Wall Street Journal reported over the weekend that the U.S. was planning to leave behind around 1,000 American soldiers after its withdrawal from Syria. The report was quickly denied by General Joseph Dunford, the Chairman of the Joint Chiefs of Staff, for being “factually incorrect.” Gen. Dunford added, “There has been no change to the plan announced in February and we continue to implement the President’s direction to draw down U.S. forces to a residual presence.”
The key wording here seems to be “a residual presence” given that President Trump had initially declared all U.S. forces would leave Syria. After much political pressure from Congress, news reports suggested 200 to 400 U.S. forces would be left behind. However, Joseph Votel, the commander of U.S. Central Command (CENTCOM), declared in February in his congressional testimony, “The fact is the president made a decision, and we are going to execute his orders here to withdraw all forces from Syria.” It is clear from these and other media reports in recent months that there is quite a bit of uncertainty among military leaders about how the U.S. withdrawal is going to be implemented.
U.S. policymakers and military planners have been negotiating with Turkey about creating a safe zone but they have yet to reach an agreement.
How many U.S. troops would remain behind in Syria is actually less important than their mission. U.S. policymakers and military planners have been negotiating with Turkey about creating a safe zone but they have yet to reach an agreement about the main parameters of how such a zone might be established and protected. While Turkey is intent on assuming the responsibility for such a region with the idea that it could start repatriating some of the refugees to the zone, the U.S. has been proposing to involve European allies in protecting the area. Turkey is opposed to this proposal as it sees an attempt to protect the YPG forces once the U.S. forces leave. As the U.S. wants to have its cake and eat it too, Turkey refuses to give any guarantees that it would not conduct military operations against the YPG forces. It would clearly be illogical for Turkey to reassure the U.S. that it will not attack the Syrian branch of the PKK.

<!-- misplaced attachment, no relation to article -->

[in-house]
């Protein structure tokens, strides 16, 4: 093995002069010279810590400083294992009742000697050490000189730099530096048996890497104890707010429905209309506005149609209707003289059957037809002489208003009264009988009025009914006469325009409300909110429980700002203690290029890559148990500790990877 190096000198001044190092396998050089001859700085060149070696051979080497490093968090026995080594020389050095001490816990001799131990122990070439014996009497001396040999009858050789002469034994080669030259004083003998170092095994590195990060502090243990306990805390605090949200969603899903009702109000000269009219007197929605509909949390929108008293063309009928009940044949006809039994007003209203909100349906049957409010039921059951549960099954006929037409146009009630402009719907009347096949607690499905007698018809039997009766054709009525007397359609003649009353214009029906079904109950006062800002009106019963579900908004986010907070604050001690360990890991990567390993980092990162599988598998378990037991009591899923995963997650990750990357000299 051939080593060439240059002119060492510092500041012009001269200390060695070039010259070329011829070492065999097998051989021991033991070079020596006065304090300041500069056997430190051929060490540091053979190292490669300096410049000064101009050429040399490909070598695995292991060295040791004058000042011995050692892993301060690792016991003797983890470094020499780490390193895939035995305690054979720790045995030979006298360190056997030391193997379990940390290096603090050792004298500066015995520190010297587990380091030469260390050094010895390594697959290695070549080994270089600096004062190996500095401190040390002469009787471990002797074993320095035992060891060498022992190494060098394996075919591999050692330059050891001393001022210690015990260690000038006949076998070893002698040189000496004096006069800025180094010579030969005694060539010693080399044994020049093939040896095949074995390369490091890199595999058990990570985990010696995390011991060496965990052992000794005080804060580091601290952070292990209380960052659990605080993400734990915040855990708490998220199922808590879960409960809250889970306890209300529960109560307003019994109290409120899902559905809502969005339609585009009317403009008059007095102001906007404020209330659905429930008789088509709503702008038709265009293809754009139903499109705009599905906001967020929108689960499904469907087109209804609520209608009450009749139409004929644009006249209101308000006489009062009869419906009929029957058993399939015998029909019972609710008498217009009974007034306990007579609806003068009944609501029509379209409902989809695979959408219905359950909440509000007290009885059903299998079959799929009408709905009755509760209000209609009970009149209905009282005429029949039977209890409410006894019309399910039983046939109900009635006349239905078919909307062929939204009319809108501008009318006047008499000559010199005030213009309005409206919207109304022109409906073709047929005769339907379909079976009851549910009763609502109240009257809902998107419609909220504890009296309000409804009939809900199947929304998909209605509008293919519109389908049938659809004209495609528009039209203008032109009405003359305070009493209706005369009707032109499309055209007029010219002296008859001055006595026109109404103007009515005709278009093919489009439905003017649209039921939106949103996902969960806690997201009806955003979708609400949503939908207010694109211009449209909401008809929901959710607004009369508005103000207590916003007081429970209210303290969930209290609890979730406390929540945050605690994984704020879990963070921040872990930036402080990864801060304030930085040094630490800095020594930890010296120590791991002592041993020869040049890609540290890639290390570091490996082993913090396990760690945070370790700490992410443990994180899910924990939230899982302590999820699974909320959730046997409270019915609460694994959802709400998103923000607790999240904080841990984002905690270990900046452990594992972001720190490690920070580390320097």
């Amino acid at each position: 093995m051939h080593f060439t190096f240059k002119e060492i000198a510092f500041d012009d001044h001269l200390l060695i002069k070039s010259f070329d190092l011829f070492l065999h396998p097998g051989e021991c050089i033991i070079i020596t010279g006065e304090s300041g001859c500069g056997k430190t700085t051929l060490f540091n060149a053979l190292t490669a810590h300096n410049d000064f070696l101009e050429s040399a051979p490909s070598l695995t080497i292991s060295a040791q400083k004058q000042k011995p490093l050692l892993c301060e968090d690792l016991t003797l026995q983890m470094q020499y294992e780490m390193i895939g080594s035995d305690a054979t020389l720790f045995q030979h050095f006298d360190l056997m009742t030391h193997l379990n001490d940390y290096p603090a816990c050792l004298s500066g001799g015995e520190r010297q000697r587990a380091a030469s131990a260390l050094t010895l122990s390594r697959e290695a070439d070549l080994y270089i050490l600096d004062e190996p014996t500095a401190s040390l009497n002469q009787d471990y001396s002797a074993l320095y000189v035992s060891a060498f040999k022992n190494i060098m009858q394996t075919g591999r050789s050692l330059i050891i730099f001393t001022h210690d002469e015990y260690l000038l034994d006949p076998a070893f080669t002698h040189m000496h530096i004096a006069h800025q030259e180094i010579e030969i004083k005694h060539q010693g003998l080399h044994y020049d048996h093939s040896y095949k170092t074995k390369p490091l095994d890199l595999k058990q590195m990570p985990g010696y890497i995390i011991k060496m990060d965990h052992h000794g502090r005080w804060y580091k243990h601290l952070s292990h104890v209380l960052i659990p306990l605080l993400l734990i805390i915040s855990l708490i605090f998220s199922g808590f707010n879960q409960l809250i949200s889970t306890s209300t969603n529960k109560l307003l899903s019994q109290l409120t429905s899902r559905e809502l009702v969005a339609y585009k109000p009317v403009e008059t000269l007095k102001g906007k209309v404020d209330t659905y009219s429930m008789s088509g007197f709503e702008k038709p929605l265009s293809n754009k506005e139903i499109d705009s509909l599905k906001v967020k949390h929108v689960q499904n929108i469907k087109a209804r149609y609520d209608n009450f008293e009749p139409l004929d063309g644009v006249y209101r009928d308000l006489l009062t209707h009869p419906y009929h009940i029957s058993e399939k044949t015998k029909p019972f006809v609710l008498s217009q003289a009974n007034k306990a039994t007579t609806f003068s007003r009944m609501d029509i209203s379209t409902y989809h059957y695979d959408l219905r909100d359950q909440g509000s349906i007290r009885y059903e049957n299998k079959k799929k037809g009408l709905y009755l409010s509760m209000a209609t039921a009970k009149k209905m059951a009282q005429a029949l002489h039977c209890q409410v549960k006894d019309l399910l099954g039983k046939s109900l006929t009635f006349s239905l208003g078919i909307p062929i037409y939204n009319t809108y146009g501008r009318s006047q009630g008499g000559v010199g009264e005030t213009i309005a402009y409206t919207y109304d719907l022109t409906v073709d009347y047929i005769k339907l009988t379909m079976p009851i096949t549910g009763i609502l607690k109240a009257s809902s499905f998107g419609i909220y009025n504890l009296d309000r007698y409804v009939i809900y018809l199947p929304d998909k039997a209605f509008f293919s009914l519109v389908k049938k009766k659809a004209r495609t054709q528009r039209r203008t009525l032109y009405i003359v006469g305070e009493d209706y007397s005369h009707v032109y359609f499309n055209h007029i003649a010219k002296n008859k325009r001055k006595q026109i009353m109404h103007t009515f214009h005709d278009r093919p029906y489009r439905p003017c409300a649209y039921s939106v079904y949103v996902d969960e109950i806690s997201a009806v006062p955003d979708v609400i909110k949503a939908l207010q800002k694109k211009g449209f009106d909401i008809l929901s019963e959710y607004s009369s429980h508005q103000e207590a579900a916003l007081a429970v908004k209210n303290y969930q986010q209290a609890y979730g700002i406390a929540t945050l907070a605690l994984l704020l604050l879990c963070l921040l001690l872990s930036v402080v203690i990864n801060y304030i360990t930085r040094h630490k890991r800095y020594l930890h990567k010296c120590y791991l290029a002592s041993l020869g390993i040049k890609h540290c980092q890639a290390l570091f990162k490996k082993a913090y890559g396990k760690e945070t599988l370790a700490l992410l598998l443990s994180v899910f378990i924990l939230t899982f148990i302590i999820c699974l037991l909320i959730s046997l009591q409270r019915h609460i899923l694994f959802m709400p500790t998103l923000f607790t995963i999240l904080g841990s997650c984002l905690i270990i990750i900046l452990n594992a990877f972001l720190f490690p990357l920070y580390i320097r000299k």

The U.S. withdrawal decision was met with much skepticism in Turkey. The distinction between the withdrawal and the support for the YPG had to be made. Withdrawal from Syria did not necessarily mean the end of U.S. support for the YPG. Over the past three months, we have seen that there was a strong willingness especially in Congress to continue to support the YPG. The debate has been framed as whether or not to “abandon” and let Turkey “slaughter” Kurds with U.S. senators like Lindsey Graham pushing back against an immediate withdrawal while trying to reassure Turkish concerns by paying a visit to Ankara. Bilateral meetings between the U.S. Envoy James Jeffrey as well as Secretary of Defense Patrick Shanahan have yet to produce concrete results in terms of creating a safe zone that would satisfy Turkish security concerns.
YPG has been playing a rather smart game by slowing down the anti-ISIS operations to keep U.S. military engaged on the ground as long as possible.
Regardless of how many forces the U.S. will leave behind, the mission assigned to these troops will be the critical issue going forward. YPG has been playing a rather smart game by slowing down the anti-ISIS operations to keep U.S. military engaged on the ground as long as possible. Knowing that the U.S. military leadership is not all that excited about a quick exit from Syria, they also made strategic arguments including the possibility that Russia would be the kingmaker as the YPG would be forced to negotiate with the Assad regime.
Trump administration officials would surely be concerned about how it might look if Turkey conducted military operations against their “allies” the day they depart Syria. In this sense, there needs to be an acknowledgement of the misguidedness of allying with a group like the YPG instead of promoting it as a success story. Without coming to terms with admitting such a policy failure, the U.S. will not be able to achieve meaningful cooperation with Turkey. That will neither accomplish security and stability on the ground nor help achieve U.S. policy goals in northern Syria.